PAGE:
The Journal of Earth’s Future has published new open-access research titled “Evaluating Adaptation Pathways in a Complex Multi-Risk System.”

This paper addresses the complex challenge many regions face when dealing with interconnected disasters like floods, droughts and earthquakes. Traditional Disaster Risk Management methods often fall short, particularly in long-term planning that considers factors such as climate change. We apply a step-by-step approach known as “Dynamic Adaptive Policy Pathways for Multi-Risk (DAPP-MR)” to assist decision-makers in better understanding and planning for these intertwined risks over time. This paper employs a hypothetical test case where different sectors (e.g., agricultural sector) seek effective ways to prepare for and respond to flood and drought risks. The DAPP-MR method facilitates this by breaking down the process into smaller, more manageable steps. This approach allows for an easier understanding of the direct effects of disasters and gradually incorporates more complex interactions between different risks. Our findings suggest that this step-by-step method can aid decision-makers in grasping the connections between various factors and their significance in formulating both short- and long-term strategies. The study also reveals that interactions between different risks can produce unexpected, nonlinear effects, adding complexity to the interpretation of policy outcomes.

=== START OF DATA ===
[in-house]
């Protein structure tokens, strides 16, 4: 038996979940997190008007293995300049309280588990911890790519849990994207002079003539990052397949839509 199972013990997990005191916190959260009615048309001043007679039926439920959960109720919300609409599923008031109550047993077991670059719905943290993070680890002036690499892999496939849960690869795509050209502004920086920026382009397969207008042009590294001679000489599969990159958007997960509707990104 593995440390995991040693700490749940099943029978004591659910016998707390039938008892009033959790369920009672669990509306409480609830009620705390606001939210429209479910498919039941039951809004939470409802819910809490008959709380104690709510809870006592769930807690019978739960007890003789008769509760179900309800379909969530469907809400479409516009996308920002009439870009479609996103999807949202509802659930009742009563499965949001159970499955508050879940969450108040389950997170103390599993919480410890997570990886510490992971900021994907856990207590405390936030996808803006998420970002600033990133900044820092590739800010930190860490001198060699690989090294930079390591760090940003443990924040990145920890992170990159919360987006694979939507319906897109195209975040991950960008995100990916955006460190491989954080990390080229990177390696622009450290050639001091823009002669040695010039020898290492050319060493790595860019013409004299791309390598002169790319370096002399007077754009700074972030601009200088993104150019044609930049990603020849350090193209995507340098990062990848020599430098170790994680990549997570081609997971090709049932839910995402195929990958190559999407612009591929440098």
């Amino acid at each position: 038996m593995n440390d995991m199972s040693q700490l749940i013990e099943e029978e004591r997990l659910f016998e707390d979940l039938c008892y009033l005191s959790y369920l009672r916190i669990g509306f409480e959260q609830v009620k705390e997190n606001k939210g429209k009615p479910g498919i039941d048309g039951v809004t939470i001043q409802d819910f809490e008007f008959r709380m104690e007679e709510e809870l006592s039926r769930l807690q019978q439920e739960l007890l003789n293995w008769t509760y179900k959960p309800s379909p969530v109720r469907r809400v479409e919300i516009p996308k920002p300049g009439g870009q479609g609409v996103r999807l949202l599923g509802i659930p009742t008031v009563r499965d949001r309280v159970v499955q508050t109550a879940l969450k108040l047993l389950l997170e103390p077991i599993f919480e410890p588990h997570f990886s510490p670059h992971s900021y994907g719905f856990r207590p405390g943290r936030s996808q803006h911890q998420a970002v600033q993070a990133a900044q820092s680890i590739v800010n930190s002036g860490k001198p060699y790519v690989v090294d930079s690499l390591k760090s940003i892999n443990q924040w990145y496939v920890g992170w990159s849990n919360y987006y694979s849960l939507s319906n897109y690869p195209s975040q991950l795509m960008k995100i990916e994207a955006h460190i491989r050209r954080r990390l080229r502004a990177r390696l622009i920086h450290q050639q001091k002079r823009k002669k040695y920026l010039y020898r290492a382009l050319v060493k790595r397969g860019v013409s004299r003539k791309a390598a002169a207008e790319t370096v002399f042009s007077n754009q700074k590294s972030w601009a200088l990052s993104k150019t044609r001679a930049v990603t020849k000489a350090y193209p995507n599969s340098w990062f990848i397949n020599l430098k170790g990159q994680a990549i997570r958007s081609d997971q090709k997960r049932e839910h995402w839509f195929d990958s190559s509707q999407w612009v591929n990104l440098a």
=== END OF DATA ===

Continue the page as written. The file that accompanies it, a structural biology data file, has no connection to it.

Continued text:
Schlumberger, J., Haasnoot, M., Aerts, J. C. J. H., Bril, V., van der Weide, L., & de Ruiter, M. (2024). Evaluating adaptation pathways in a complex multi-risk system. Earth’s Future, 12(5), e2023EF004288.



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